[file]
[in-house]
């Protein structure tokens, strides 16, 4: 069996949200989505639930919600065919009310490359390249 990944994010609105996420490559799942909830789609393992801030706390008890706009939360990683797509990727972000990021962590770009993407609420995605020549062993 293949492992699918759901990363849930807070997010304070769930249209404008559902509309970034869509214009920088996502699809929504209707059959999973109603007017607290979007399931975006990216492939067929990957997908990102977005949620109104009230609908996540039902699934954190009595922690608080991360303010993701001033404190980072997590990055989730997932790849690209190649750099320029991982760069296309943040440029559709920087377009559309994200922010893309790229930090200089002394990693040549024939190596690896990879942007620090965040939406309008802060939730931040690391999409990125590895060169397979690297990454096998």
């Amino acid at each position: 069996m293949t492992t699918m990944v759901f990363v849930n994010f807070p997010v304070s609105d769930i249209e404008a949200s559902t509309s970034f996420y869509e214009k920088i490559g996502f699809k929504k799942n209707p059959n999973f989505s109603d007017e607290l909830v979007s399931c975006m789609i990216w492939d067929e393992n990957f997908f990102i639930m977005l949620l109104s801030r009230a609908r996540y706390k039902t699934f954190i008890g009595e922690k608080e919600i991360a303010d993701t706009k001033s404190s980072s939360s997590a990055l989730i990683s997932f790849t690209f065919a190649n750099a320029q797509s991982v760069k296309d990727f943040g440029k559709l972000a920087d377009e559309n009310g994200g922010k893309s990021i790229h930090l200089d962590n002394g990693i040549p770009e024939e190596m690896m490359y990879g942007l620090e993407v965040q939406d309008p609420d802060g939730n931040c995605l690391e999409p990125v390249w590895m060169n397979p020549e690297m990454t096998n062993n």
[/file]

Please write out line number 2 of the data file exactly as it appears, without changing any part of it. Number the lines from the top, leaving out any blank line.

């Protein structure tokens, strides 16, 4: 069996949200989505639930919600065919009310490359390249 990944994010609105996420490559799942909830789609393992801030706390008890706009939360990683797509990727972000990021962590770009993407609420995605020549062993 293949492992699918759901990363849930807070997010304070769930249209404008559902509309970034869509214009920088996502699809929504209707059959999973109603007017607290979007399931975006990216492939067929990957997908990102977005949620109104009230609908996540039902699934954190009595922690608080991360303010993701001033404190980072997590990055989730997932790849690209190649750099320029991982760069296309943040440029559709920087377009559309994200922010893309790229930090200089002394990693040549024939190596690896990879942007620090965040939406309008802060939730931040690391999409990125590895060169397979690297990454096998």